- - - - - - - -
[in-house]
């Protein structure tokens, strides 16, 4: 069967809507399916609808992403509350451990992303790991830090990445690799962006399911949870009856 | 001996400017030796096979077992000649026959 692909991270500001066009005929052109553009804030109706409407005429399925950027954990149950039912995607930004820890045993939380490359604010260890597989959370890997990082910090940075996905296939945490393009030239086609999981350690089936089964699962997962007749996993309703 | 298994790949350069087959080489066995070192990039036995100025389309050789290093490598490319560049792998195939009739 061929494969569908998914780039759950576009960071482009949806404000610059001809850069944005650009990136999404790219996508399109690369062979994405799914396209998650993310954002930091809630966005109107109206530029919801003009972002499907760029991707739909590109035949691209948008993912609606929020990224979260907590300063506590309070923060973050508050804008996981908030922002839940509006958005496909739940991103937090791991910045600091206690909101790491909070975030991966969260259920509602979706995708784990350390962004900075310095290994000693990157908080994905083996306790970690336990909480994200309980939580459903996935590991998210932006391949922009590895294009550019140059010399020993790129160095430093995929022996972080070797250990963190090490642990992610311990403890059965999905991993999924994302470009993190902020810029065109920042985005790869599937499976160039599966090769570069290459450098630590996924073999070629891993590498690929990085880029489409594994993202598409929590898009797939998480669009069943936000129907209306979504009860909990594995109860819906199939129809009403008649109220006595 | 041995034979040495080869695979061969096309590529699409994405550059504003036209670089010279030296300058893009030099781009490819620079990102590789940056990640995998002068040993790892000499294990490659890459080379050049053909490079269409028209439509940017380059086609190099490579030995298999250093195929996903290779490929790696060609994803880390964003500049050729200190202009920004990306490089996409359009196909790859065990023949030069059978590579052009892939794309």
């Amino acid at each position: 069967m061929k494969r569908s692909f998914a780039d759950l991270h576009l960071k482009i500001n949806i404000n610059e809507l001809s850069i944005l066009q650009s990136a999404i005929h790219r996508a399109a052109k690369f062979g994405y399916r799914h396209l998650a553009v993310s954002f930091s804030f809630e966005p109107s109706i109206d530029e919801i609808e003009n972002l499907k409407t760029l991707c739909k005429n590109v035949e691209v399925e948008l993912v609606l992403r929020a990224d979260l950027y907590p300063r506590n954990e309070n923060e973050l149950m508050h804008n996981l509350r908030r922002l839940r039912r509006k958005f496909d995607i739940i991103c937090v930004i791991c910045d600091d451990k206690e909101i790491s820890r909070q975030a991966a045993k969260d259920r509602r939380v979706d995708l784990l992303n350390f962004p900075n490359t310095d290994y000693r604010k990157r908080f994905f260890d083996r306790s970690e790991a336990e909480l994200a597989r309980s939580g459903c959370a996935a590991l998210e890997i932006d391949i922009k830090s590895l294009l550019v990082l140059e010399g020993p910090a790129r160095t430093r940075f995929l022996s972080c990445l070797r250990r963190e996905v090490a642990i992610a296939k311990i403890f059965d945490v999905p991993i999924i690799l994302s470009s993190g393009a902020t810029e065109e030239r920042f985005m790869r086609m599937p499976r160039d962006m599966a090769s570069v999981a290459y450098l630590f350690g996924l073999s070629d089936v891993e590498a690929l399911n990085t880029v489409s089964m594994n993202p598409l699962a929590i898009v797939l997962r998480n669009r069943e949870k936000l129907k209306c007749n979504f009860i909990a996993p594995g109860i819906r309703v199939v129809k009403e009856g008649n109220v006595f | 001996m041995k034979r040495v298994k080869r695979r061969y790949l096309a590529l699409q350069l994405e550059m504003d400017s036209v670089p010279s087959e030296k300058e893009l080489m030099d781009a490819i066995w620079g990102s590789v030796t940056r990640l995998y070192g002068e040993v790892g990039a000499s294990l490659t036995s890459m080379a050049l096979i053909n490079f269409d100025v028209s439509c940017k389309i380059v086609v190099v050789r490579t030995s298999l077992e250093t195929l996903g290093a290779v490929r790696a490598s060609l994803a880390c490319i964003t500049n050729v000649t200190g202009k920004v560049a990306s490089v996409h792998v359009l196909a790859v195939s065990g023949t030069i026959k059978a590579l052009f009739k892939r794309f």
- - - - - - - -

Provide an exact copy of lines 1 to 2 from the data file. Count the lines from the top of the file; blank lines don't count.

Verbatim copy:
[in-house]
């Protein structure tokens, strides 16, 4: 069967809507399916609808992403509350451990992303790991830090990445690799962006399911949870009856 | 001996400017030796096979077992000649026959 692909991270500001066009005929052109553009804030109706409407005429399925950027954990149950039912995607930004820890045993939380490359604010260890597989959370890997990082910090940075996905296939945490393009030239086609999981350690089936089964699962997962007749996993309703 | 298994790949350069087959080489066995070192990039036995100025389309050789290093490598490319560049792998195939009739 061929494969569908998914780039759950576009960071482009949806404000610059001809850069944005650009990136999404790219996508399109690369062979994405799914396209998650993310954002930091809630966005109107109206530029919801003009972002499907760029991707739909590109035949691209948008993912609606929020990224979260907590300063506590309070923060973050508050804008996981908030922002839940509006958005496909739940991103937090791991910045600091206690909101790491909070975030991966969260259920509602979706995708784990350390962004900075310095290994000693990157908080994905083996306790970690336990909480994200309980939580459903996935590991998210932006391949922009590895294009550019140059010399020993790129160095430093995929022996972080070797250990963190090490642990992610311990403890059965999905991993999924994302470009993190902020810029065109920042985005790869599937499976160039599966090769570069290459450098630590996924073999070629891993590498690929990085880029489409594994993202598409929590898009797939998480669009069943936000129907209306979504009860909990594995109860819906199939129809009403008649109220006595 | 041995034979040495080869695979061969096309590529699409994405550059504003036209670089010279030296300058893009030099781009490819620079990102590789940056990640995998002068040993790892000499294990490659890459080379050049053909490079269409028209439509940017380059086609190099490579030995298999250093195929996903290779490929790696060609994803880390964003500049050729200190202009920004990306490089996409359009196909790859065990023949030069059978590579052009892939794309």